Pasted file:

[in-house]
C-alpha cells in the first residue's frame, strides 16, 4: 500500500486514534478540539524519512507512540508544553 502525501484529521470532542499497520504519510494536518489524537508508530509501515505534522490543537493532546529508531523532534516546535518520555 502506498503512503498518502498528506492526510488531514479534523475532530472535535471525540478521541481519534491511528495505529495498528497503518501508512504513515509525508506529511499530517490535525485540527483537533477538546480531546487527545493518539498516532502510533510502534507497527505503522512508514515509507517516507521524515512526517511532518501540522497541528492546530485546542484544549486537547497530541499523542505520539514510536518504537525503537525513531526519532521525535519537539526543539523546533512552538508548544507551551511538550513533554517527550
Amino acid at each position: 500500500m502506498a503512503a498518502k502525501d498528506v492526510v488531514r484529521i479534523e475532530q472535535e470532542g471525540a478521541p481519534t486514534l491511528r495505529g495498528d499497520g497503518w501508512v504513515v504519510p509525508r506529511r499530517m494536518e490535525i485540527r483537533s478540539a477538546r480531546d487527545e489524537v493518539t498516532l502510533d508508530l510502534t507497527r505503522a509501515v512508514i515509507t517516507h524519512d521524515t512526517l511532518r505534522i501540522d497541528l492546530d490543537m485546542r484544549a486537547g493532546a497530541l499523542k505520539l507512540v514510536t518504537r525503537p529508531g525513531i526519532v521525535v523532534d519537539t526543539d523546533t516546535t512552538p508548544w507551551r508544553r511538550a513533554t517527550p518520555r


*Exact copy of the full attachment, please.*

[in-house]
C-alpha cells in the first residue's frame, strides 16, 4: 500500500486514534478540539524519512507512540508544553 502525501484529521470532542499497520504519510494536518489524537508508530509501515505534522490543537493532546529508531523532534516546535518520555 502506498503512503498518502498528506492526510488531514479534523475532530472535535471525540478521541481519534491511528495505529495498528497503518501508512504513515509525508506529511499530517490535525485540527483537533477538546480531546487527545493518539498516532502510533510502534507497527505503522512508514515509507517516507521524515512526517511532518501540522497541528492546530485546542484544549486537547497530541499523542505520539514510536518504537525503537525513531526519532521525535519537539526543539523546533512552538508548544507551551511538550513533554517527550
Amino acid at each position: 500500500m502506498a503512503a498518502k502525501d498528506v492526510v488531514r484529521i479534523e475532530q472535535e470532542g471525540a478521541p481519534t486514534l491511528r495505529g495498528d499497520g497503518w501508512v504513515v504519510p509525508r506529511r499530517m494536518e490535525i485540527r483537533s478540539a477538546r480531546d487527545e489524537v493518539t498516532l502510533d508508530l510502534t507497527r505503522a509501515v512508514i515509507t517516507h524519512d521524515t512526517l511532518r505534522i501540522d497541528l492546530d490543537m485546542r484544549a486537547g493532546a497530541l499523542k505520539l507512540v514510536t518504537r525503537p529508531g525513531i526519532v521525535v523532534d519537539t526543539d523546533t516546535t512552538p508548544w507551551r508544553r511538550a513533554t517527550p518520555r